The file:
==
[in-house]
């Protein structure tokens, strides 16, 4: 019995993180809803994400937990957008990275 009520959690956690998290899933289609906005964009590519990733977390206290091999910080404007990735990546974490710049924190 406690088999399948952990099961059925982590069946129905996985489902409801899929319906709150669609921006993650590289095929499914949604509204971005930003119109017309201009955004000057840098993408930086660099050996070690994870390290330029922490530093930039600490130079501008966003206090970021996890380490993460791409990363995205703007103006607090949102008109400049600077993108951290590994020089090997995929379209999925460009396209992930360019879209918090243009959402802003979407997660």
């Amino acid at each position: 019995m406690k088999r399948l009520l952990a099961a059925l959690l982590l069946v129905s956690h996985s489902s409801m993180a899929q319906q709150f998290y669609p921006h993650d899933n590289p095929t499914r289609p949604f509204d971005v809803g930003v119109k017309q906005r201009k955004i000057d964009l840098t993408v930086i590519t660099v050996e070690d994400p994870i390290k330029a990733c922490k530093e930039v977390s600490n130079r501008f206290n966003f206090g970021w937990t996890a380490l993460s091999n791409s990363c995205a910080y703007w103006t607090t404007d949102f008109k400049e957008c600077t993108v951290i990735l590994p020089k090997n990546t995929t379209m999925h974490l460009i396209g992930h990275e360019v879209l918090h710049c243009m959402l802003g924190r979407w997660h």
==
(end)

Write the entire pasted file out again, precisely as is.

[in-house]
């Protein structure tokens, strides 16, 4: 019995993180809803994400937990957008990275 009520959690956690998290899933289609906005964009590519990733977390206290091999910080404007990735990546974490710049924190 406690088999399948952990099961059925982590069946129905996985489902409801899929319906709150669609921006993650590289095929499914949604509204971005930003119109017309201009955004000057840098993408930086660099050996070690994870390290330029922490530093930039600490130079501008966003206090970021996890380490993460791409990363995205703007103006607090949102008109400049600077993108951290590994020089090997995929379209999925460009396209992930360019879209918090243009959402802003979407997660």
């Amino acid at each position: 019995m406690k088999r399948l009520l952990a099961a059925l959690l982590l069946v129905s956690h996985s489902s409801m993180a899929q319906q709150f998290y669609p921006h993650d899933n590289p095929t499914r289609p949604f509204d971005v809803g930003v119109k017309q906005r201009k955004i000057d964009l840098t993408v930086i590519t660099v050996e070690d994400p994870i390290k330029a990733c922490k530093e930039v977390s600490n130079r501008f206290n966003f206090g970021w937990t996890a380490l993460s091999n791409s990363c995205a910080y703007w103006t607090t404007d949102f008109k400049e957008c600077t993108v951290i990735l590994p020089k090997n990546t995929t379209m999925h974490l460009i396209g992930h990275e360019v879209l918090h710049c243009m959402l802003g924190r979407w997660h």